The professors found dozens of pages of new memos overlooked in the government's searches. The government's only explanation was that dust and rat excrement in the boxes made it hard to review the files.

"This is a lesson that the routine use of the Freedom of Information Act is very helpful when you're trying to report important stories to the public," said Lucy Dalglish, an attorney and executive director of the Reporters Committee for Freedom of the Press.

The newly discovered records were a mixed political bag.

Democrats, who contended Bush got favored treatment because his father was a congressman during the Vietnam war, crowed when a letter from the elder Bush came to light this fall suggesting a training commander took special interest in the congressman's son.

And records showed Bush missed some of his unit's drills, including a mission to guard the Southwest border in fall 1972.

George W. Bush sits in an F102 fighter jet while serving in the Texas Air National Guard in this undated photo. US President Bush was in the National Guard from 1968-1973. Former Texas House Speaker Ben Barnes, a Democrat who was among the most powerful politicans in Texas in the 1960s and 1970s, said at a May campaign rally for Democratic presidential hopeful John Kerry that he was 'ashamed' for helping Bush and sons of other wealthy Texans avoid service in Vietnam. Barnes plans to talk more extensively about his role Wednesday in an interview on '60 Minutes.' [AP/file]

But the White House had its own ammunition to counter allegations Bush got a free pass in the Guard when flight logs emerged showing Bush scored well on most of his training exercises and piloted a fighter jet for more than 300 hours.

The newly released flight logs also contain a mystery: Bush abruptly switched from his solo fighter jet to flying mostly in two-seat training jets about six weeks before his final flight as a Guardsman. The files don't explain why, and Bush's spokesmen could only opine that there might have been a shortage of fighter planes.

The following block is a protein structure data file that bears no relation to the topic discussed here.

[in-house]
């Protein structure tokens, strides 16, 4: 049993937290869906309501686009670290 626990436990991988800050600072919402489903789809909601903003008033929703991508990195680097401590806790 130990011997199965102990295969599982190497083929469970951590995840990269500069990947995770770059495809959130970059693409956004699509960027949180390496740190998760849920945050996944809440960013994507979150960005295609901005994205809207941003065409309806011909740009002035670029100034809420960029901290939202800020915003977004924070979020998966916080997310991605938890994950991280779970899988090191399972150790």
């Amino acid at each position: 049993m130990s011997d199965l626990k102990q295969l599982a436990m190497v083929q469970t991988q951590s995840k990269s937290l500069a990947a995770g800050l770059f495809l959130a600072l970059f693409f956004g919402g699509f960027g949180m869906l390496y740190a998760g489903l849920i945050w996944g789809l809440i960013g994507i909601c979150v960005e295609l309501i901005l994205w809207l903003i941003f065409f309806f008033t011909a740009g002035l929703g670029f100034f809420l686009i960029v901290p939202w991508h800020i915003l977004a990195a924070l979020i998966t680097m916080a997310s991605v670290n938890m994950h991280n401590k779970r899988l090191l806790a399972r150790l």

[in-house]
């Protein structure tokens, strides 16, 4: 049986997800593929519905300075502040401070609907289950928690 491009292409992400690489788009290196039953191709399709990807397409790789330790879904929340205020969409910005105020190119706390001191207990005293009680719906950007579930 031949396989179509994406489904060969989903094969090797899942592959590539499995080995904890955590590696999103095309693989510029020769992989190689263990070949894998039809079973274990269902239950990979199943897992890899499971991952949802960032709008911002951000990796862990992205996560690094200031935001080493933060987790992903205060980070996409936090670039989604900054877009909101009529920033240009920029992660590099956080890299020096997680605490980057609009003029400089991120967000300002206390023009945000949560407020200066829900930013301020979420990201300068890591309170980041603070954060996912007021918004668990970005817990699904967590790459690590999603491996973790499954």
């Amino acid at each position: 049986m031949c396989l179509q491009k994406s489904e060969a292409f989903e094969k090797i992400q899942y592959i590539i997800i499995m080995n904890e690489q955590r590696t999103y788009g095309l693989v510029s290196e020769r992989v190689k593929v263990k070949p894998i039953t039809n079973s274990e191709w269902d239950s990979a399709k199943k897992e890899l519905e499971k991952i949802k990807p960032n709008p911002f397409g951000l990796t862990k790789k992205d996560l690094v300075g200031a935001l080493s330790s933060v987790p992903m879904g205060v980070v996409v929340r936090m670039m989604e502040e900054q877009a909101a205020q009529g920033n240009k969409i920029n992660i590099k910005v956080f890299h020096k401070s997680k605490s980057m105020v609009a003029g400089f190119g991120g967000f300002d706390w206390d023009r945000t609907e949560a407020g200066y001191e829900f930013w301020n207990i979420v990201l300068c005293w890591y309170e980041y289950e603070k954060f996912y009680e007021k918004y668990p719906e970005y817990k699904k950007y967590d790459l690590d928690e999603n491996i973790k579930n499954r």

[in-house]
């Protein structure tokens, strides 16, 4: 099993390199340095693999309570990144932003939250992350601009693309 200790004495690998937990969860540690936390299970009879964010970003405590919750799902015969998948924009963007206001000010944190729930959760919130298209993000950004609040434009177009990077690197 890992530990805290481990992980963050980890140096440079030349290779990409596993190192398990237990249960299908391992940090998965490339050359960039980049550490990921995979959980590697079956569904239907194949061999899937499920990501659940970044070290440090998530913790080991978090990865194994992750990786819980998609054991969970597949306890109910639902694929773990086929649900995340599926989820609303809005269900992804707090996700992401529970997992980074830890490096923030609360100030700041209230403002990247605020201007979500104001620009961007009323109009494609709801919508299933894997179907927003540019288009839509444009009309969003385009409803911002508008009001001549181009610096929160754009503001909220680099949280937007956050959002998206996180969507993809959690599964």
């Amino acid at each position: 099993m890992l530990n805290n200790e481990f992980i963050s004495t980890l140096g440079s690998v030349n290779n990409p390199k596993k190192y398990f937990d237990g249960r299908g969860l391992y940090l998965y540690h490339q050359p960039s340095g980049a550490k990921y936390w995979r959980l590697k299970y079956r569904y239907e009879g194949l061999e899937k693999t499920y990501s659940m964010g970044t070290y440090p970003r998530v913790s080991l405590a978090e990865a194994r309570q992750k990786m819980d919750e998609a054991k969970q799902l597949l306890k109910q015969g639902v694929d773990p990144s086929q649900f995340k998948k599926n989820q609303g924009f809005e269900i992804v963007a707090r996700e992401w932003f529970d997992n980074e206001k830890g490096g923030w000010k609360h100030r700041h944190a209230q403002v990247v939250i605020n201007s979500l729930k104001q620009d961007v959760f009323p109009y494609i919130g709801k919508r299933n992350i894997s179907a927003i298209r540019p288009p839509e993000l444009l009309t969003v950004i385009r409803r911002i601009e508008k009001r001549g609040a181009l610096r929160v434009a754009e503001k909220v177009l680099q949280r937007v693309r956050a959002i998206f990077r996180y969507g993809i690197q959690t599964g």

The biggest questions about Bush's service focus on 1972 and 1973. Payroll records show Bush failed to show up for training between mid-April and late October of 1972. At the time, he had relocated to Alabama to work on the ultimately unsuccessful U.S. Senate campaign of Winton M. Blount, a friend of his father. He was also supposed to do some training with an Alabama unit.

Except for a January 1973 dental examination, no records have turned up that show what, if any, work Bush did for the Guard while in Alabama.

The payroll records show Bush was credited for service in October and November 1972 and in January and April of 1973. An evaluation from Texas covering the period between May 1972 and May 1973 says Texas officers did not see Bush during that time.

His evaluation for the previous year was glowing.

"Lt. Bush is an exceptional fighter interceptor pilot and officer," then-Maj. William D. Harris, Jr., wrote in May 1972.

The Texas Air National Guard grounded Bush in September 1972 for skipping a required medical exam. Although Air Force rules at the time required an investigation and report on every pilot who skipped his exam, no records of such an investigation have surfaced.

Bush has said he skipped the exam because he knew he would not be flying F-102A fighters in Alabama.